That sounds good in theory. But the problem is, many coaches and general managers don't have the luxury of thinking about next year or the year after.
In case you haven't noticed, NFL job security ain't what it used to be. When you need to win now to avoid a pink slip, you're not interested in a down payment on the future. You want a player who is going to help you immediately. And that means drafting for need.
"When I was in Buffalo, we were always in a situation there where the coach was ready to get fired or I was ready to get fired," said Tom Modrak, who was the Bills' player personnel director for 10 years before getting fired last year. "So you try to give them what they need. You try to accommodate everybody and you end up accommodating no one."
In 2006, the Bills had two first-round picks. Modrak hit a bull's-eye with the first one, taking Ohio State safety Donte Whitner, who was a 5-year starter with the Bills and helped the 49ers get to the NFC Championship Game last year.
Swung and missed with the second one, North Carolina State defensive tackle John McCargo, because he reached for a need.
"We had switched to a 4-3 and needed a three-technique tackle," Modrak said. "McCargo really was the only one out there other than a kid from LSU who had drug issues [Claude Wroten, who went in the third round to the Rams]. So we moved up a couple of spots to get McCargo [with the 26th overall pick]."
McCargo started just one game for the Bills in 5 years.
Two years later, the Bills' coaching staff told Modrak it needed a big wide receiver. He gave them what they wanted, taking a 6-6, 210-pound string bean out of Indiana named James Hardy in the second round. Hardy was a bust. Caught 10 passes in 2 years before getting released.
"We were going to take Jordy Nelson," Modrak said. "But the Packers grabbed him five picks before us. Turk Schonert was the new offensive coordinator and he wanted a big receiver. So we took Hardy. Not one of the finer moments of my career. As they say, if you listen to the crowd, you end up sitting with them."
Casserly said even teams that try to stay true to their board often make the mistake of inflating the grades of players they like at positions of need so that they can address a position of need even when they're claiming to be taking the best player available.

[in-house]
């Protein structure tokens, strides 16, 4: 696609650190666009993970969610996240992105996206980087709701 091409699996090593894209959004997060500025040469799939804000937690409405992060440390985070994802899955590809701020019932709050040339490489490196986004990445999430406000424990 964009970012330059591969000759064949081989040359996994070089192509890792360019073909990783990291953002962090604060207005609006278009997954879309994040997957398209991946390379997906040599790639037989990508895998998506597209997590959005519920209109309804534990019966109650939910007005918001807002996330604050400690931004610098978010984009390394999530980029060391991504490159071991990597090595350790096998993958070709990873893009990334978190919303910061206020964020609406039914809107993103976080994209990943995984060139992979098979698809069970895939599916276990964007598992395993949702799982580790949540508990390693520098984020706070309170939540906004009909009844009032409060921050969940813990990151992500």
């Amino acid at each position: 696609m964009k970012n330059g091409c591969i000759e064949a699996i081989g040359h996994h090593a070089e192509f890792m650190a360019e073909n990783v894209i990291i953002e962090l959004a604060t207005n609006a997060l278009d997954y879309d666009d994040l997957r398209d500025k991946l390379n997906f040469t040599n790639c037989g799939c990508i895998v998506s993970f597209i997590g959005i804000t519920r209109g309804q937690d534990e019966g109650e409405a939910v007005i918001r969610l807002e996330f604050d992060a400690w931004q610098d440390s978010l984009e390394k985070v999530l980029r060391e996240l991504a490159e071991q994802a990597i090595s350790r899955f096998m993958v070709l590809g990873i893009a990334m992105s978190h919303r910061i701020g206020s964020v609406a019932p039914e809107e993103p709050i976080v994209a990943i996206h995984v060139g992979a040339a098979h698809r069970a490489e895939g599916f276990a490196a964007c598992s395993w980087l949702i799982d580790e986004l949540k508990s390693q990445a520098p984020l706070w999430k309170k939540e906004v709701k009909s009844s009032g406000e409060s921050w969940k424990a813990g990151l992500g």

"The problem you have a lot of times is, in your [predraft] meetings, you subconsciously force guys up your board, talking yourself into liking them better than you should," he said. "Now, you say, 'Well, if you know that, then you won't do it.' But you're doing it subconsciously.
"You always fight that in the meetings. You're human. Everybody in the room is human. You're trying to fill a need. You're trying to do what's right for your team. It's a battle."
Some have suggested that Reid's uncertain future - he has 2 years left on his contract and almost certainly needs his team to make the playoffs this season to assure his return in 2013 - could influence the Eagles' draft strategy next week. Reid is the team's executive vice president of football operations and has the final say in personnel matters, including, presumably, all draft decisions.
Would he be less inclined to take Vick's heir apparent in the first or second round over, say, a defensive tackle who could be part of Jim Washburn's line rotation as a rookie?
"When you're in a stable place, it helps your decision-making process," said Modrak, who spent 20 years as a personnel executive with the Steelers before joining the Eagles in 1998, the year before Reid was hired. "You're not worried about things you shouldn't be worried about when you're on the clock."
Tick, tick, tick.
Contact Paul Domowitch at email@example.com or follow on Twitter @PDomo.
Read the Daily News' Eagles blog at www.eagletarian.com.